Graham Baughn was driving near his home in Aurora when he saw it. Like a beautiful mirage in a baseball desert. The game he loves, finally, returned to grace.
Baughn, a former Division I pitcher and now the head baseball coach at Thomas Jefferson High School, pulled into the parking lot of a community diamond with a game already in progress. He didn’t know any of the players.
He didn’t care. His months-long baseball blues started to fade.
“I stopped, sat in my car, and watched an inning or two,” Baughn said. “I’ve missed it so much. This is the first time in 10 years that I didn’t have baseball in the spring. It was really weird.”
Listen close the next time you’re near a baseball or softball field. The sound of bat-on-ball is echoing up and down the Front Range — and not just at the Rockies’ workouts at Coors Field. Recreation and club leagues are in full swing after the coronavirus pandemic led to the postponement or cancellation of spring play.
The National Adult Baseball Association’s Denver chapter is home to 82 teams that combine for more than 1,500 participants; ranging in age from 18-and-under to 48-and-above. Their season had been slated to start March 29, but only in recent weeks have games resumed. The lack of available fields, though, has created time constraints and shortened most games to seven innings.
Many municipal-owned diamonds are still closed over pandemic health-and-safety measures.
“We’re using some parks that we don’t normally use, which means they aren’t the typical baseball field with the grass infield,” said Joe Collins, Denver NABA league president. “We never normally do that, but we’re doing that this year to get started. The guys have been awesome. They don’t care. They just want to get out, say hi to their teammates, and play some catch.”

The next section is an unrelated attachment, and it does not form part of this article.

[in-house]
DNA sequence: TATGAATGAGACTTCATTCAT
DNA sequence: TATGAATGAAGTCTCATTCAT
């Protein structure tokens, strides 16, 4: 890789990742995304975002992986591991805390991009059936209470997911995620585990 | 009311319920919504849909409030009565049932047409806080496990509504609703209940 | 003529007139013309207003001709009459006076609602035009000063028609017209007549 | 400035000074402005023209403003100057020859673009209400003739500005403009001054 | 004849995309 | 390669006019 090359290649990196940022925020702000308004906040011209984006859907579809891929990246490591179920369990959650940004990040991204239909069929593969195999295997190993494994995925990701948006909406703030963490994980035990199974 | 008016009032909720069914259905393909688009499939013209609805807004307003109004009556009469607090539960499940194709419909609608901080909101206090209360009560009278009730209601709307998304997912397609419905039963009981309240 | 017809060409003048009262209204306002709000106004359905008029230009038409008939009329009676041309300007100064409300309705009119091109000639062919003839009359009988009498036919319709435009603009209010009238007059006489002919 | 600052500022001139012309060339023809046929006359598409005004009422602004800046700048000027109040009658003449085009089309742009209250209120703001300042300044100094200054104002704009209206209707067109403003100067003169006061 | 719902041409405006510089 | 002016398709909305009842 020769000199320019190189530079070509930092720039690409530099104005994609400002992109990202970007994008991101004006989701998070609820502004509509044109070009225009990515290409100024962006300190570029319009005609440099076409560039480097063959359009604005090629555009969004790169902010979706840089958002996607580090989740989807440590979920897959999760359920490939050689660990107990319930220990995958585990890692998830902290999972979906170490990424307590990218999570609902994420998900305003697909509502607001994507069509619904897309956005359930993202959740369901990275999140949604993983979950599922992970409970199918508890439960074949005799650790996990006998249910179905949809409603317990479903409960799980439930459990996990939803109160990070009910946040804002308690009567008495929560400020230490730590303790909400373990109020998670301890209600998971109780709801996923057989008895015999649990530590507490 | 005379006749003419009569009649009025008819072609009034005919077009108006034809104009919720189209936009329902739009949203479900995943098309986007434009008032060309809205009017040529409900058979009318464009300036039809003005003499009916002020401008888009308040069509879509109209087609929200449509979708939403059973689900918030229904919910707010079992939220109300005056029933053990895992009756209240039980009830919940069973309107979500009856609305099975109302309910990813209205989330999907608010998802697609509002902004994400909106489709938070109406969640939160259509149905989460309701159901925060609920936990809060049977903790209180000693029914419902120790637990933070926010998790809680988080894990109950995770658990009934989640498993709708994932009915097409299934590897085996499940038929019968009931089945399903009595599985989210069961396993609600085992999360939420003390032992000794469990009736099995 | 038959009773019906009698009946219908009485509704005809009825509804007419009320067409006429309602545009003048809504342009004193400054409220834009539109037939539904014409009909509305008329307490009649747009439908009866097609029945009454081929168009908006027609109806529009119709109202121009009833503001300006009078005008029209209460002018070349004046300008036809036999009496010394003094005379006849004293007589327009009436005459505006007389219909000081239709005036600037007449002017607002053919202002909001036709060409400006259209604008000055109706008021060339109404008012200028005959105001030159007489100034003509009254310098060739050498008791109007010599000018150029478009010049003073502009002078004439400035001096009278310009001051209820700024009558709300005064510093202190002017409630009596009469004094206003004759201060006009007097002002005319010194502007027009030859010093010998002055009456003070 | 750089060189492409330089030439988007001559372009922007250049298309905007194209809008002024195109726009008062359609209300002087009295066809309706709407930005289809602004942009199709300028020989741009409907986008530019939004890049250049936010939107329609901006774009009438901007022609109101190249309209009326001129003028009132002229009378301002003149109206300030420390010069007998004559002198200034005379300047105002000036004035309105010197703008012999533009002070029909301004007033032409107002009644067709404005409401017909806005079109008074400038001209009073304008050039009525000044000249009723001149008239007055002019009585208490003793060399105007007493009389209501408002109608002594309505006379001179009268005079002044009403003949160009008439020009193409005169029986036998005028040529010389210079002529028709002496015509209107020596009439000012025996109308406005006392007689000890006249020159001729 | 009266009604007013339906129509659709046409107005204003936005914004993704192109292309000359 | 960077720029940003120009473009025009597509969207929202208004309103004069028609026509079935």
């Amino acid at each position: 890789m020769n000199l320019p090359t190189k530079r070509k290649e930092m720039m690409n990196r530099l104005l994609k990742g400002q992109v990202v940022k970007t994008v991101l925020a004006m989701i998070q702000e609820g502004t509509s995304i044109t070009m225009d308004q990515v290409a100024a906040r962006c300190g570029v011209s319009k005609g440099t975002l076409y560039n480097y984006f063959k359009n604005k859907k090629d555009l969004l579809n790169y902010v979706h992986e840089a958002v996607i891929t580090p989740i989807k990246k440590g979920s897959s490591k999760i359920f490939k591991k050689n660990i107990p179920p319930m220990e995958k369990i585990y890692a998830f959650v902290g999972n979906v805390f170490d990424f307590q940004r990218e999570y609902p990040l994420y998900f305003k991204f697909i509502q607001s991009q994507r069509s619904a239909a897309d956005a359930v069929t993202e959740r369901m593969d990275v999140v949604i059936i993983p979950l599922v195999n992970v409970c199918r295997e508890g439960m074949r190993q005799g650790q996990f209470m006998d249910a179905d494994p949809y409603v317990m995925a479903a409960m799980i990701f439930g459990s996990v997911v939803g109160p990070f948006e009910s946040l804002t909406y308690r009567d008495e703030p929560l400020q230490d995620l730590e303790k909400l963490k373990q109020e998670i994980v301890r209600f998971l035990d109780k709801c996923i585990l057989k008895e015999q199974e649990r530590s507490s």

Baughn plays in a competitive NABA division against others with college and varsity high school baseball backgrounds. Baughn relishes the chance to play infield after a lifetime of pitching, but said he takes it all “pretty lightly.”
Then again, Baughn said as he laughed, “We’ve got some guys that talk trash and yell at umpires. In the heat of the moment, you forget it’s a Sunday men’s league.”
Baughn’s first game back amid the pandemic was cause for celebration — with a different look.
“Some guys wear masks in the dugout and some in the field. Some of us are more mindful than others,” Baughn said. “We’re reducing high-fives. In between innings, I’m sanitizing my hands and not licking my fingers all the time.”
Health-and-safety measures are magnified for youth leagues’ returning to play. Triple Crown Sports, a Fort Collins-based company that organizes roughly 200 youth sports tournaments nationally, is home to club baseball and softball teams that would typically travel across the country. Now, games are played regionally.
Erica Judge is an assistant coach for the TC Stars 18 Gold softball team made up of 16 elite high school seniors. Their team has already played in more than 28 games since mid-June with specific health guidelines — socially-distanced dugouts, no shared softballs or handshakes, and masks for coaches.
“On the ballfield, we’re close to people, so we needed to learn to talk through a mask when it’s 95 degrees out,” Judge said. “It was difficult breathing when you wanted to talk to your pitcher from first (base). Those changes took a while getting used to, but now it just feels almost normal to us. We’ve got our routines down and we’ve played so many games in a small amount of time. We just adapted.”
Hannah Hollander, a TC Stars 18 Gold outfielder and Valor Christian High School graduate, said those precautions give players comfort to resume play and stay safe.
“It was a way for us to get out there and just forget what was going on for an hour or two,” Hollander said. “It felt like things were going back to normal.”
America’s favorite pastime is on the comeback trail.
“I love being able to go to the field and see a group of guys who maybe haven’t even played high school baseball, but they’re playing against each other and loving the game,” said Collins, the Denver NABA league president. “Then I can go to another field and see guys who played college or minor league ball. Then a group of older guys that are out there playing and holding on to the dream, because that’s what they want to do.
“It’s just awesome.”